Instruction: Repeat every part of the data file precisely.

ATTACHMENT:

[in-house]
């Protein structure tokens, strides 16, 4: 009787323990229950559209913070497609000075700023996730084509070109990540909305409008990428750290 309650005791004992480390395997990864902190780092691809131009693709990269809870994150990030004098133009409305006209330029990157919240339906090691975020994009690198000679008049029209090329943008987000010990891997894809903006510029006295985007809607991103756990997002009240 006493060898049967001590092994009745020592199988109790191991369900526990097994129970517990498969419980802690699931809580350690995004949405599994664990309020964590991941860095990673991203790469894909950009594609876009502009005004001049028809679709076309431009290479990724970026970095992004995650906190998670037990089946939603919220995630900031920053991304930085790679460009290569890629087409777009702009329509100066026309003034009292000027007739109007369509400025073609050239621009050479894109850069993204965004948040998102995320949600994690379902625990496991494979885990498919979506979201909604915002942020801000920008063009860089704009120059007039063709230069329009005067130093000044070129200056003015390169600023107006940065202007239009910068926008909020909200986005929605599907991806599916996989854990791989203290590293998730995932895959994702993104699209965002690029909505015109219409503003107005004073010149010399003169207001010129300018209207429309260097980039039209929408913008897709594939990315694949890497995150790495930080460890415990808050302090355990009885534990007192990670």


[in-house]
């Protein structure tokens, strides 16, 4: 009787323990229950559209913070497609000075700023996730084509070109990540909305409008990428750290 309650005791004992480390395997990864902190780092691809131009693709990269809870994150990030004098133009409305006209330029990157919240339906090691975020994009690198000679008049029209090329943008987000010990891997894809903006510029006295985007809607991103756990997002009240 006493060898049967001590092994009745020592199988109790191991369900526990097994129970517990498969419980802690699931809580350690995004949405599994664990309020964590991941860095990673991203790469894909950009594609876009502009005004001049028809679709076309431009290479990724970026970095992004995650906190998670037990089946939603919220995630900031920053991304930085790679460009290569890629087409777009702009329509100066026309003034009292000027007739109007369509400025073609050239621009050479894109850069993204965004948040998102995320949600994690379902625990496991494979885990498919979506979201909604915002942020801000920008063009860089704009120059007039063709230069329009005067130093000044070129200056003015390169600023107006940065202007239009910068926008909020909200986005929605599907991806599916996989854990791989203290590293998730995932895959994702993104699209965002690029909505015109219409503003107005004073010149010399003169207001010129300018209207429309260097980039039209929408913008897709594939990315694949890497995150790495930080460890415990808050302090355990009885534990007192990670």